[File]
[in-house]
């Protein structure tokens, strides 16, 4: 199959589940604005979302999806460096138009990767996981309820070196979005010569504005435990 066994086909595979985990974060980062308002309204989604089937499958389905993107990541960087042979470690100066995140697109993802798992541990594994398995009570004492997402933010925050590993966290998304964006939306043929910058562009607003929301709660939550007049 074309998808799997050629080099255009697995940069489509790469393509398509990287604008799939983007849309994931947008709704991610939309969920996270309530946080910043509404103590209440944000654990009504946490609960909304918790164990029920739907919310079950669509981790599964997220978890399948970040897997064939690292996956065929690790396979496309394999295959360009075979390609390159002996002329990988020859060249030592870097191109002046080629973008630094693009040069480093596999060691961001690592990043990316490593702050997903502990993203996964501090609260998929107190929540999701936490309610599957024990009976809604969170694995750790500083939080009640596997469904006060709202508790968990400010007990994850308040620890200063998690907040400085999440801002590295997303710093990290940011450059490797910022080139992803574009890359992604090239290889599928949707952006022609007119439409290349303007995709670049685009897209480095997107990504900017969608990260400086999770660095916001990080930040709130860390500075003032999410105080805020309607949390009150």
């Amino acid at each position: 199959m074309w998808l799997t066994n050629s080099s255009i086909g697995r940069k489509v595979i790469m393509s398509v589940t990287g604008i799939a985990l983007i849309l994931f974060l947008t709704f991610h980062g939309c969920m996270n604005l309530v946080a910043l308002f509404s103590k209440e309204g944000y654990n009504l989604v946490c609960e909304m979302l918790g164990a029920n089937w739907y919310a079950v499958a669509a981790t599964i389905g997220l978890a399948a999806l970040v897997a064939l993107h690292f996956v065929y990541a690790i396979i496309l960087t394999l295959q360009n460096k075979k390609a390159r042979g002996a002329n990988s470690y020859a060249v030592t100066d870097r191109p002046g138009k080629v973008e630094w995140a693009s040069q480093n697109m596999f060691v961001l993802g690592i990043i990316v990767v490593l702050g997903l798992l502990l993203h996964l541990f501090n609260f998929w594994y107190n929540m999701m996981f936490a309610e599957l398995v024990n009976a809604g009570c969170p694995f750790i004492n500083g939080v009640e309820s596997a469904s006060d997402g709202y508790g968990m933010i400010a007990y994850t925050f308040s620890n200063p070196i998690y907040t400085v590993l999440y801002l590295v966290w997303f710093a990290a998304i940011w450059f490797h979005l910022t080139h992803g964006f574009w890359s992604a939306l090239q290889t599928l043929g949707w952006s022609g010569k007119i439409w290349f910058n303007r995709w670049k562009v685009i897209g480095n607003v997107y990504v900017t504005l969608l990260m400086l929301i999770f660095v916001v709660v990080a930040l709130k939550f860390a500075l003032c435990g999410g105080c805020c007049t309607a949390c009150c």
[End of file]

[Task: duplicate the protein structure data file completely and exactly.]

[in-house]
């Protein structure tokens, strides 16, 4: 199959589940604005979302999806460096138009990767996981309820070196979005010569504005435990 066994086909595979985990974060980062308002309204989604089937499958389905993107990541960087042979470690100066995140697109993802798992541990594994398995009570004492997402933010925050590993966290998304964006939306043929910058562009607003929301709660939550007049 074309998808799997050629080099255009697995940069489509790469393509398509990287604008799939983007849309994931947008709704991610939309969920996270309530946080910043509404103590209440944000654990009504946490609960909304918790164990029920739907919310079950669509981790599964997220978890399948970040897997064939690292996956065929690790396979496309394999295959360009075979390609390159002996002329990988020859060249030592870097191109002046080629973008630094693009040069480093596999060691961001690592990043990316490593702050997903502990993203996964501090609260998929107190929540999701936490309610599957024990009976809604969170694995750790500083939080009640596997469904006060709202508790968990400010007990994850308040620890200063998690907040400085999440801002590295997303710093990290940011450059490797910022080139992803574009890359992604090239290889599928949707952006022609007119439409290349303007995709670049685009897209480095997107990504900017969608990260400086999770660095916001990080930040709130860390500075003032999410105080805020309607949390009150």
């Amino acid at each position: 199959m074309w998808l799997t066994n050629s080099s255009i086909g697995r940069k489509v595979i790469m393509s398509v589940t990287g604008i799939a985990l983007i849309l994931f974060l947008t709704f991610h980062g939309c969920m996270n604005l309530v946080a910043l308002f509404s103590k209440e309204g944000y654990n009504l989604v946490c609960e909304m979302l918790g164990a029920n089937w739907y919310a079950v499958a669509a981790t599964i389905g997220l978890a399948a999806l970040v897997a064939l993107h690292f996956v065929y990541a690790i396979i496309l960087t394999l295959q360009n460096k075979k390609a390159r042979g002996a002329n990988s470690y020859a060249v030592t100066d870097r191109p002046g138009k080629v973008e630094w995140a693009s040069q480093n697109m596999f060691v961001l993802g690592i990043i990316v990767v490593l702050g997903l798992l502990l993203h996964l541990f501090n609260f998929w594994y107190n929540m999701m996981f936490a309610e599957l398995v024990n009976a809604g009570c969170p694995f750790i004492n500083g939080v009640e309820s596997a469904s006060d997402g709202y508790g968990m933010i400010a007990y994850t925050f308040s620890n200063p070196i998690y907040t400085v590993l999440y801002l590295v966290w997303f710093a990290a998304i940011w450059f490797h979005l910022t080139h992803g964006f574009w890359s992604a939306l090239q290889t599928l043929g949707w952006s022609g010569k007119i439409w290349f910058n303007r995709w670049k562009v685009i897209g480095n607003v997107y990504v900017t504005l969608l990260m400086l929301i999770f660095v916001v709660v990080a930040l709130k939550f860390a500075l003032c435990g999410g105080c805020c007049t309607a949390c009150c």